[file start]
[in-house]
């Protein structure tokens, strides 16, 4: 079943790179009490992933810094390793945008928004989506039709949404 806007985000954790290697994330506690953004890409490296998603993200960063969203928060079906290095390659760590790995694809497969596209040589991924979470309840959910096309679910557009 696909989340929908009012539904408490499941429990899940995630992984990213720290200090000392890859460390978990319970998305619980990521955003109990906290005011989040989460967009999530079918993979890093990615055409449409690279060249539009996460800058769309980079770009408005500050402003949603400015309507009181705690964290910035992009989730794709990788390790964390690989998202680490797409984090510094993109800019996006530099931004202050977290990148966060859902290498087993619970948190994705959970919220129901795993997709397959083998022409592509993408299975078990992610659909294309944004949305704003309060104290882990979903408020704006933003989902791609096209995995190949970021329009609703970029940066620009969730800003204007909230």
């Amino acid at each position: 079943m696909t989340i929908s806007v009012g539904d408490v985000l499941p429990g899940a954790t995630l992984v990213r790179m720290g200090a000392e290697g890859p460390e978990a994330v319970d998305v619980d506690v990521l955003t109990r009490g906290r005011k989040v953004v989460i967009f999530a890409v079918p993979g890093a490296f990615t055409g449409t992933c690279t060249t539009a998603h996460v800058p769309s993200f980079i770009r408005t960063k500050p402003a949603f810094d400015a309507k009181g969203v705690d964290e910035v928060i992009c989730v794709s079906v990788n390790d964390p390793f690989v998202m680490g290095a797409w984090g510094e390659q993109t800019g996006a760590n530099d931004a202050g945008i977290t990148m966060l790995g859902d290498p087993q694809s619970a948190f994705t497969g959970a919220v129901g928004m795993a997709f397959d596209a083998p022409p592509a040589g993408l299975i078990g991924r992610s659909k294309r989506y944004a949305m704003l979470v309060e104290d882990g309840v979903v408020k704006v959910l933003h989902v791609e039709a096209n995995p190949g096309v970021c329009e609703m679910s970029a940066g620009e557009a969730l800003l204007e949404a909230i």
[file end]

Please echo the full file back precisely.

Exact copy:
[in-house]
């Protein structure tokens, strides 16, 4: 079943790179009490992933810094390793945008928004989506039709949404 806007985000954790290697994330506690953004890409490296998603993200960063969203928060079906290095390659760590790995694809497969596209040589991924979470309840959910096309679910557009 696909989340929908009012539904408490499941429990899940995630992984990213720290200090000392890859460390978990319970998305619980990521955003109990906290005011989040989460967009999530079918993979890093990615055409449409690279060249539009996460800058769309980079770009408005500050402003949603400015309507009181705690964290910035992009989730794709990788390790964390690989998202680490797409984090510094993109800019996006530099931004202050977290990148966060859902290498087993619970948190994705959970919220129901795993997709397959083998022409592509993408299975078990992610659909294309944004949305704003309060104290882990979903408020704006933003989902791609096209995995190949970021329009609703970029940066620009969730800003204007909230």
């Amino acid at each position: 079943m696909t989340i929908s806007v009012g539904d408490v985000l499941p429990g899940a954790t995630l992984v990213r790179m720290g200090a000392e290697g890859p460390e978990a994330v319970d998305v619980d506690v990521l955003t109990r009490g906290r005011k989040v953004v989460i967009f999530a890409v079918p993979g890093a490296f990615t055409g449409t992933c690279t060249t539009a998603h996460v800058p769309s993200f980079i770009r408005t960063k500050p402003a949603f810094d400015a309507k009181g969203v705690d964290e910035v928060i992009c989730v794709s079906v990788n390790d964390p390793f690989v998202m680490g290095a797409w984090g510094e390659q993109t800019g996006a760590n530099d931004a202050g945008i977290t990148m966060l790995g859902d290498p087993q694809s619970a948190f994705t497969g959970a919220v129901g928004m795993a997709f397959d596209a083998p022409p592509a040589g993408l299975i078990g991924r992610s659909k294309r989506y944004a949305m704003l979470v309060e104290d882990g309840v979903v408020k704006v959910l933003h989902v791609e039709a096209n995995p190949g096309v970021c329009e609703m679910s970029a940066g620009e557009a969730l800003l204007e949404a909230i």